Photo Story: Sunset to Sunrise, Turtle Nightlife.

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Leatherback Turtle  Beach Sunset

PHOTOS BY : Courtenay “Bush Man” Rooks (Adventurer / Managing Director – Paria Springs Tours)

The twin island state of Trinidad & Tobago sees numerous beautiful sunrises and sunsets, but no one is more deserving of a peaceful trek, along the gentle sunlit Grand Riviere coastline, than “Mama” Leatherback returning to the sea after an arduous night of nesting. Our NativeFoto Contributor “Bush Man” Courtney Rooks, a well known friend of nature, was on hand to capture a couple photo moments. We look forward to further images from Courtenay to add to our Local Stock Image database at NativeFoto.com . Read on if you’re not scared of catching  a little knowledge about our Leatherbacks 🙂

COMMENTARY: Leatherbacks are the oldest of all sea turtle species, and have been around for more than 150 million years; they even survived the extinction of the dinosaurs !! The typical adult measures in between 5-6 feet and weighs 600-800 pounds .

Below are excerpts taken from Amazing-Trinidad-Vacations.com, to see the full article go to http://www.amazing-trinidad-vacations.com/leather-back-sea-turtle.html

Trinidad is one of the most important leather-back sea turtle nesting sights in the world. During peak season some beaches report up to 300 nesting leatherbacks in a single night. It’s estimated that approximately 20 percent of the world’s leather-back sea turtle population is of Trinidadian ancestry.

Leather-back sea turtles nest every 2 to 3 years, returning up to 6 times a nesting season to deposit broods of between 80-100 tennis-ball size sea turtle eggs on each visit, 70% of which will hatch in between 60-70 days, just prior to dawn.

But many things can go wrong. Inexperienced females sometimes fail to lay their eggs above high water mark, lights on the beach scare nesting turtles away, and nest sand can become compacted from too much foot traffic, so conservation efforts are ongoing to reduce man’s impact on these wonderful creatures.

Visiting Helps the Local Communities. For a child, this can be the adventure of a lifetime. Getting to stay up into the wee hours of the night, walking along a dark beach under a star filled Caribbean night sky, and witnessing the 1½ to 2 hour dramatic nesting ritual of the giant leatherbacks. And what’s more, when you go leather-back sea turtle watching in Trinidad and Tobago you help the local economies, encourage conservation, and ensure the survival of these modern day dinosaurs.

March through August is turtle watching season, but the best time to visit is during April to July, peak nesting season…. wear warm dark coloured clothing, long pants, and tennis shoes. And don’t forget your insect repellent.

 

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11 Comments

  1. Jennifer Stene-Reply
    August 6, 2015 at 6:17 am

    I look forward to further images of the turtles nesting. This is one of my favorite childhood memories from living in Trinidad. My dad took my brother and I a few times to wait for them in the dark and I can still feel the excitement when I think about it.

  2. NativeFoto Admin-Reply
    August 6, 2015 at 6:36 am

    Hi Jen, thank you for your comments. Not to worry, we will be uploading loads of Turtle Nesting images as well as a few videos to our NativeFoto Website after our testing period ends in October. Hopefully, we can help keep your memories fresh. If you haven’t already done it, then I recommend you take a read of our POST on the Tamana caves, you might need to return to cover that expedition 🙂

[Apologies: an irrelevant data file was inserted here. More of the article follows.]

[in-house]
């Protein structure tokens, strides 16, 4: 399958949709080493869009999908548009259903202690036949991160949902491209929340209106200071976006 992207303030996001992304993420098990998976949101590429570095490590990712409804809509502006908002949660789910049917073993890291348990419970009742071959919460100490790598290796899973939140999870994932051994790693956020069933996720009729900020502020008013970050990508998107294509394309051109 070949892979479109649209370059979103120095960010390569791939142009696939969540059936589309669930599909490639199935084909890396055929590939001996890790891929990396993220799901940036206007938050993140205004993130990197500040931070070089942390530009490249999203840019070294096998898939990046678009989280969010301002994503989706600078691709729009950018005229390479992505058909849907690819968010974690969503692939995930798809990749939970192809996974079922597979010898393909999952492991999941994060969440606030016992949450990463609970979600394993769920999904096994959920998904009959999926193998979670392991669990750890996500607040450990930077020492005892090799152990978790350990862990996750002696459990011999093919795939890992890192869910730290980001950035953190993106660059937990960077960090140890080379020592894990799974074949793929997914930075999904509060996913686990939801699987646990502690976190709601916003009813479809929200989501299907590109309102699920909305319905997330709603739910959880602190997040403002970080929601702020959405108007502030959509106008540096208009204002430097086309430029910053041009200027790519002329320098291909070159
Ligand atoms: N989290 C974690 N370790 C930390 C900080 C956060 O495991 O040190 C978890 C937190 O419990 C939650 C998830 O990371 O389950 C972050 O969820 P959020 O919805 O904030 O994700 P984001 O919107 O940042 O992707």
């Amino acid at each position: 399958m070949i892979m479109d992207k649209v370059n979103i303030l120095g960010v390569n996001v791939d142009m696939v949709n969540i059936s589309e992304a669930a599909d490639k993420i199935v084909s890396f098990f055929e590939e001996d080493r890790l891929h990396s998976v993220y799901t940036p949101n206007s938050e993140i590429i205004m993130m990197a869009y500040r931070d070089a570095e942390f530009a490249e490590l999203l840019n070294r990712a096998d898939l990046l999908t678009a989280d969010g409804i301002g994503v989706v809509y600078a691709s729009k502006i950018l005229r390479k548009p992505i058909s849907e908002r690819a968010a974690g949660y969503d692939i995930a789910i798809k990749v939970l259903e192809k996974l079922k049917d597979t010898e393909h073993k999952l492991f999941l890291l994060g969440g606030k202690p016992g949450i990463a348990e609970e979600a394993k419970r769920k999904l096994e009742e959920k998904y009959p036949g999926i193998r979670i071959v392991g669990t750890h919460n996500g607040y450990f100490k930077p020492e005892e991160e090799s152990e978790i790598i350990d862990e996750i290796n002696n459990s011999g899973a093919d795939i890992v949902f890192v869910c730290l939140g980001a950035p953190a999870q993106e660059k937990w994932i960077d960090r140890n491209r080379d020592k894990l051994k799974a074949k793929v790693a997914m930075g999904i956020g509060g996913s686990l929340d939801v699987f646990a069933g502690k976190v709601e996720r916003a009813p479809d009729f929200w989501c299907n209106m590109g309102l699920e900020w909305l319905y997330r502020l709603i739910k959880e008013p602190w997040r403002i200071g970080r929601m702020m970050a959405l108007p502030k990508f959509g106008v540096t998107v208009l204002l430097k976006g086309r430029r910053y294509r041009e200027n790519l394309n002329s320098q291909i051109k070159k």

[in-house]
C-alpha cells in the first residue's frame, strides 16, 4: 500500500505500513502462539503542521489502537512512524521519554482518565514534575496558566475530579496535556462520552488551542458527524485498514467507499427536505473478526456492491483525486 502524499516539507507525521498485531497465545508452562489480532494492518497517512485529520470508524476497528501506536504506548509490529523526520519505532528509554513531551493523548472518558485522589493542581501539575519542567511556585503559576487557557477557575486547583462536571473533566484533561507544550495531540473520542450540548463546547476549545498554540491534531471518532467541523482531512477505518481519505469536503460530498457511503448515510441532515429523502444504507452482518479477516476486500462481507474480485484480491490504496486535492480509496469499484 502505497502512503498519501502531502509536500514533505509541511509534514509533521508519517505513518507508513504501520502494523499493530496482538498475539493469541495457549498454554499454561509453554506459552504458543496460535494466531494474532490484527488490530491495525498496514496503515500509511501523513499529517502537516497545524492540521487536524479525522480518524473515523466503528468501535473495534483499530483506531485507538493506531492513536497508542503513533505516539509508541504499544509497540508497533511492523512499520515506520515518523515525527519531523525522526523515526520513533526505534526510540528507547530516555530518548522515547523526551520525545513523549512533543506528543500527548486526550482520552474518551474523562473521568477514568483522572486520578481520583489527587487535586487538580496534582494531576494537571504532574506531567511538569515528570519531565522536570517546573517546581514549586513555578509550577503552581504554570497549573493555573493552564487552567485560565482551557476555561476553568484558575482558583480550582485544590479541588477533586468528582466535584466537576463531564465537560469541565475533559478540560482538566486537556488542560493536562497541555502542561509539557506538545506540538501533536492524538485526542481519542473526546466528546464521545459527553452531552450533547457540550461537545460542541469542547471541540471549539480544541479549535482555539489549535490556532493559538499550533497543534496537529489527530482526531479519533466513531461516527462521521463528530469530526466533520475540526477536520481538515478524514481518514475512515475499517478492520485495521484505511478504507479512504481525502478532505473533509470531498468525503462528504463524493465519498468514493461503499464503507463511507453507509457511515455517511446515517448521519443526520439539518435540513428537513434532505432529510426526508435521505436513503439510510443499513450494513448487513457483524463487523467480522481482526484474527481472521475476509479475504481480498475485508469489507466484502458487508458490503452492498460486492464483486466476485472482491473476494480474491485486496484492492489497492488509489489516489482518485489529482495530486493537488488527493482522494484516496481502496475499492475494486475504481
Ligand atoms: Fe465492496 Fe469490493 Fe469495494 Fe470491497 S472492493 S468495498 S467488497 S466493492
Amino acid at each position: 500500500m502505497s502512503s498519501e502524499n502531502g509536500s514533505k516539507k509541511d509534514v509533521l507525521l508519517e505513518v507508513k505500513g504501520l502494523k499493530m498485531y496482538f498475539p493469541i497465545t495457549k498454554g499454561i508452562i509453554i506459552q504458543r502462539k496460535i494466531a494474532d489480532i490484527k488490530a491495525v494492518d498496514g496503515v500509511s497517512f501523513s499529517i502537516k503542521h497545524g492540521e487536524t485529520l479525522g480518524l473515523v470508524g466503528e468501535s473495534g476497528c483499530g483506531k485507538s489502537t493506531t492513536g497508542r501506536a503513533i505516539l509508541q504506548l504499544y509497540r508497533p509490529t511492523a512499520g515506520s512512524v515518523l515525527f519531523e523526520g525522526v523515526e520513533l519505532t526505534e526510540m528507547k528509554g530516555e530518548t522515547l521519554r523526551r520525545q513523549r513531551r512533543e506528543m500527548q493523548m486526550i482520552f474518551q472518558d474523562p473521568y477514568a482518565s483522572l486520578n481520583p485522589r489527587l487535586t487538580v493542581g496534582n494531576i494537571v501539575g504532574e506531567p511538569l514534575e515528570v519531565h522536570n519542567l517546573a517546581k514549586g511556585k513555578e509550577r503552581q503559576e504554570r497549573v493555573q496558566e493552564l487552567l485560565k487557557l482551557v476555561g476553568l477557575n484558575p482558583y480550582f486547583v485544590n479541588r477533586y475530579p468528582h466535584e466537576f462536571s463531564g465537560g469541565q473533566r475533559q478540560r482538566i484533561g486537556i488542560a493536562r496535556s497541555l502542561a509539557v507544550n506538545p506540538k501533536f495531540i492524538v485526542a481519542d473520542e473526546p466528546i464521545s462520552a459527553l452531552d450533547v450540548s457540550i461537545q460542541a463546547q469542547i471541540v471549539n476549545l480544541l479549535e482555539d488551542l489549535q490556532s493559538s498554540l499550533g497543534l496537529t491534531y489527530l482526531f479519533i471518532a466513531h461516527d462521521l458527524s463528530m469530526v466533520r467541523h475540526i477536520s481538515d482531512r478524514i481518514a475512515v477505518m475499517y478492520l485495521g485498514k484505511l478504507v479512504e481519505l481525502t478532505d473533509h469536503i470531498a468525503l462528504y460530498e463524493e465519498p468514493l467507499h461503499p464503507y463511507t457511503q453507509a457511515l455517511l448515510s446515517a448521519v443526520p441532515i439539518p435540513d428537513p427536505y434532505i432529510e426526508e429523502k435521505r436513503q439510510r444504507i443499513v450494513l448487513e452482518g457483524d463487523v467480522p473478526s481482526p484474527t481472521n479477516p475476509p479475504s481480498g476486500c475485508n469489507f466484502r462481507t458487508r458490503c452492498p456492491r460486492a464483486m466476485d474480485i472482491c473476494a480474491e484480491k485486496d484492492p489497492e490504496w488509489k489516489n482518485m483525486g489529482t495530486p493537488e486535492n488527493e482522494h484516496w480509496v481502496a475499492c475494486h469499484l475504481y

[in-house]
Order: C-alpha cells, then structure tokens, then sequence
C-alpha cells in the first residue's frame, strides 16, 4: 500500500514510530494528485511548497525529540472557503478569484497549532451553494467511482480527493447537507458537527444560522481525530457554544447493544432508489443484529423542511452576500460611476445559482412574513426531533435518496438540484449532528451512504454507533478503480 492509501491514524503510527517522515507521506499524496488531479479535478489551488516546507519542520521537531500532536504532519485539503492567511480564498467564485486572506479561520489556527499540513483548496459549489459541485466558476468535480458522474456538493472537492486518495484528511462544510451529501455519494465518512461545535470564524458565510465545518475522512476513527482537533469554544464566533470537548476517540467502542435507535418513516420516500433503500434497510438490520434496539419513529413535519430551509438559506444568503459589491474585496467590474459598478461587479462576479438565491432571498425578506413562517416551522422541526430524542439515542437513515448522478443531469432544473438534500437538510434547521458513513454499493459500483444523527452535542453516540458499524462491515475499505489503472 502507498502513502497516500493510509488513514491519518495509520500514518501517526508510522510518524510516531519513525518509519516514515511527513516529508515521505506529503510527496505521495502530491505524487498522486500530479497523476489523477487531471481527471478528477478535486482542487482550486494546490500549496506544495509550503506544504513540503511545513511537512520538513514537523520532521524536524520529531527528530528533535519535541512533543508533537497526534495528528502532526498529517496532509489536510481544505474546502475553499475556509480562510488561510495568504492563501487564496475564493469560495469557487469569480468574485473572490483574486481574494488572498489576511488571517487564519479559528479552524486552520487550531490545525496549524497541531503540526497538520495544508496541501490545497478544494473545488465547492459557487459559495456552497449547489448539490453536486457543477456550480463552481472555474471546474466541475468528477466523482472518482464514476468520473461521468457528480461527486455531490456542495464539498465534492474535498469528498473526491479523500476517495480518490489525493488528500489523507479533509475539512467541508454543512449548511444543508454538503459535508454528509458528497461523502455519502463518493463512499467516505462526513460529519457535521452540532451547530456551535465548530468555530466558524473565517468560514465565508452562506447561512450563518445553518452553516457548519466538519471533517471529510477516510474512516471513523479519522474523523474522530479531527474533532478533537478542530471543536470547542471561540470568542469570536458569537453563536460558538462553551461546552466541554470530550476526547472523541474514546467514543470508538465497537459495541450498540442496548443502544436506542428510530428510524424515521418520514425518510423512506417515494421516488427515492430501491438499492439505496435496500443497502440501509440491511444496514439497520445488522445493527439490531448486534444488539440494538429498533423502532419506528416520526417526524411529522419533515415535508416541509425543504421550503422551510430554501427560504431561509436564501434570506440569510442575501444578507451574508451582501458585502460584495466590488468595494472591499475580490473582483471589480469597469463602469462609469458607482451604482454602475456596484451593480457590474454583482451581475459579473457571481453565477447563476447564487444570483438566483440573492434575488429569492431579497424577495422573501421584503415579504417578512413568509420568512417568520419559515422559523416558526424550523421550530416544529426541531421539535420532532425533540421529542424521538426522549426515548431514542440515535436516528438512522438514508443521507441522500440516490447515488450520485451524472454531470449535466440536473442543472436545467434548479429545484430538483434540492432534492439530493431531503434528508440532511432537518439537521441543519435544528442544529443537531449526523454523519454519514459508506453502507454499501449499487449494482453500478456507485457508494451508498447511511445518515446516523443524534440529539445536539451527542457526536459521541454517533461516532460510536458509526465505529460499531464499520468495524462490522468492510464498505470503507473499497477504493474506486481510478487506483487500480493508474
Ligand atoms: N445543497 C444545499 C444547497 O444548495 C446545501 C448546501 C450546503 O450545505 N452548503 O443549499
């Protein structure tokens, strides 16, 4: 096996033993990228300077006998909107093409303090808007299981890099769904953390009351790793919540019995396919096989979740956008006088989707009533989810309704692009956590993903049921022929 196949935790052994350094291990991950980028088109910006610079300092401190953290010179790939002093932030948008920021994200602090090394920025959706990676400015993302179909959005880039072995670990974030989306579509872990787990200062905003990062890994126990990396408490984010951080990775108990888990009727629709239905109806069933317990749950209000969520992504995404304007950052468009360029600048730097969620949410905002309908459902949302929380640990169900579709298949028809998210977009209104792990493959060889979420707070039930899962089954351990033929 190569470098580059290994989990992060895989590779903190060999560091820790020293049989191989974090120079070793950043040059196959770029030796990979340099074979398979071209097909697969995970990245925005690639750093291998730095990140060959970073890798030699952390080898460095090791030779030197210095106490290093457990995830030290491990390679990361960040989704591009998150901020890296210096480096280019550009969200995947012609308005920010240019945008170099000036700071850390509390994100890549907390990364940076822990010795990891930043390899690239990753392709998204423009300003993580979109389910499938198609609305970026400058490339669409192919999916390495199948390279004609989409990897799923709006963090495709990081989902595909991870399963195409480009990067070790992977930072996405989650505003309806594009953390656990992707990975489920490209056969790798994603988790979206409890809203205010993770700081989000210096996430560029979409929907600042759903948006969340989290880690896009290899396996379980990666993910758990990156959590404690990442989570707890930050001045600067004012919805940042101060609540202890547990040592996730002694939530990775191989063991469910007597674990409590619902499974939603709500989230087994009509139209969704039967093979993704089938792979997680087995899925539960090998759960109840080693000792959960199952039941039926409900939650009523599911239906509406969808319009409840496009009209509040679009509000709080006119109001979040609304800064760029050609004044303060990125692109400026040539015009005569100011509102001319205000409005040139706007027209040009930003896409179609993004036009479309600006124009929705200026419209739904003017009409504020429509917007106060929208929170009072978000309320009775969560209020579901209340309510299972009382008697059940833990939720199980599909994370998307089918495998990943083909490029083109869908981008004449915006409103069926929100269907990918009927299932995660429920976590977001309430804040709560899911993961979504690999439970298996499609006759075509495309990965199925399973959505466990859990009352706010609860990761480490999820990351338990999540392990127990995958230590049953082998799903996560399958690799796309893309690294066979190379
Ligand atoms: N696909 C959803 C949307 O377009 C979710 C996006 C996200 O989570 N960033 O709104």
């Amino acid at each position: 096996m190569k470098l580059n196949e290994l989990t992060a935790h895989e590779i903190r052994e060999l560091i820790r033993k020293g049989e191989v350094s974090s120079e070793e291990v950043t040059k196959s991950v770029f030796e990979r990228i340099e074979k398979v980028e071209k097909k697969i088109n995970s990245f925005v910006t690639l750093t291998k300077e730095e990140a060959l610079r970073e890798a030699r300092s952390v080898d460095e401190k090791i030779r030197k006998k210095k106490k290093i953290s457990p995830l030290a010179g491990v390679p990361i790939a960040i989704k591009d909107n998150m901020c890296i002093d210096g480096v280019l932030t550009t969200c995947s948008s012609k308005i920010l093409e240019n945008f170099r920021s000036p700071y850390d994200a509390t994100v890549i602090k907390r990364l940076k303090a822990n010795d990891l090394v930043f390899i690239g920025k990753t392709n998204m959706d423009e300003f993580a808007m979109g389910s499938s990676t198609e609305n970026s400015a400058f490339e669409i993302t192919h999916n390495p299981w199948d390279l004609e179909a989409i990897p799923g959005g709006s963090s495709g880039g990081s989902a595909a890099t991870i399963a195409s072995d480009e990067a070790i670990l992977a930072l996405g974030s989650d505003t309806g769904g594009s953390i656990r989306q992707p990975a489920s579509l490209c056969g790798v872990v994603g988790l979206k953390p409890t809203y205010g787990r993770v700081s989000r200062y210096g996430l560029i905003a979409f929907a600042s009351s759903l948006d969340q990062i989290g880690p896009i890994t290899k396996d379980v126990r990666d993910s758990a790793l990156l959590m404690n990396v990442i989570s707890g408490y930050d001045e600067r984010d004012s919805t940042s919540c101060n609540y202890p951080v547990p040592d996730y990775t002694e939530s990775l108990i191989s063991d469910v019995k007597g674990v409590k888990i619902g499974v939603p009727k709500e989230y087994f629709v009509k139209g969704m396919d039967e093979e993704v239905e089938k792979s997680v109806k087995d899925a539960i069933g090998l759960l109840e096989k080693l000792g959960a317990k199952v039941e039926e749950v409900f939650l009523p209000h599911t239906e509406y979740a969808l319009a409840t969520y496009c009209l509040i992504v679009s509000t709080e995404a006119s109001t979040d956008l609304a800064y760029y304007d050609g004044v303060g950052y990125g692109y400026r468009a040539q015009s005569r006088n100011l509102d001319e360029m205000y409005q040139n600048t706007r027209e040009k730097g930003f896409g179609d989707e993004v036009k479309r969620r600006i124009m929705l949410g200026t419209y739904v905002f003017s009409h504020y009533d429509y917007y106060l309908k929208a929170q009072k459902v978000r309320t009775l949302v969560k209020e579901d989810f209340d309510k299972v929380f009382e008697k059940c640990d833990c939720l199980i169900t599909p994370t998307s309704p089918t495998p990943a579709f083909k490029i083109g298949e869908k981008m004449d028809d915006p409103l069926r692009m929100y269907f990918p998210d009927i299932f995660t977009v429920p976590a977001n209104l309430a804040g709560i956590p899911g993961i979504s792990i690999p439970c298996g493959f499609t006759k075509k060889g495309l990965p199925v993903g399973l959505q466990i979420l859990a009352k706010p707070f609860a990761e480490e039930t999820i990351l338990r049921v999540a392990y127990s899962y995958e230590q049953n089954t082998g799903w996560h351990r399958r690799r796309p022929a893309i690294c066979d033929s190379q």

3. Dustin-Reply
    August 6, 2015 at 12:33 pm

    Like the sunset photo though the trees.

  4. Heathcliff-Reply
    August 6, 2015 at 1:09 pm

    Great shots. I like the sunset backdrops.
    I recall I did visit once a few years ago…. Very lovely.
    Sadly, it pains me when ignorant people still do not understand the importance not disturbing the turtles during the nesting exercise.

  5. NativeFoto Admin-Reply
    August 6, 2015 at 3:28 pm

    Yeap, I guess its up to those of us with a bit more knowledge about our Turtles to help educate others.

  6. Gordon-Reply
    August 6, 2015 at 8:58 pm

    The leather back turtle is truly a representation of the circle of life, returning every year to the same nestling grounds where they hatched from and starting the entire process again. Their survival is a true measure of the cycle of life.

  7. NativeFoto Admin-Reply
    August 7, 2015 at 12:34 am

    Hmmm … So true, also sounds like you’ve been listening well to the Tour Guide.

  8. Maui-Reply
    August 7, 2015 at 6:38 pm

    Amazing creatures. Highly recommended that both young and old experience this phenomena. More pics definitely required thou.

  9. August 8, 2015 at 12:19 pm

    This is one of our greatest success stories – saving the leather back turtle. Still lots of work to do though

  10. P.Sawh-Reply
    August 10, 2015 at 11:34 pm

    Amazing photos! I’m a sucker for sunset…LOVE!
    Very informative post. Can be used to spread awareness through photography.

  11. August 12, 2015 at 6:34 pm

    Very amazing animals. I had the pleasure of turtle watching once as a child and would love to do it again! Especially since I now know that doing so would contribute to greater conservation efforts as well as boost the economies of the local communities. Great post Derek.

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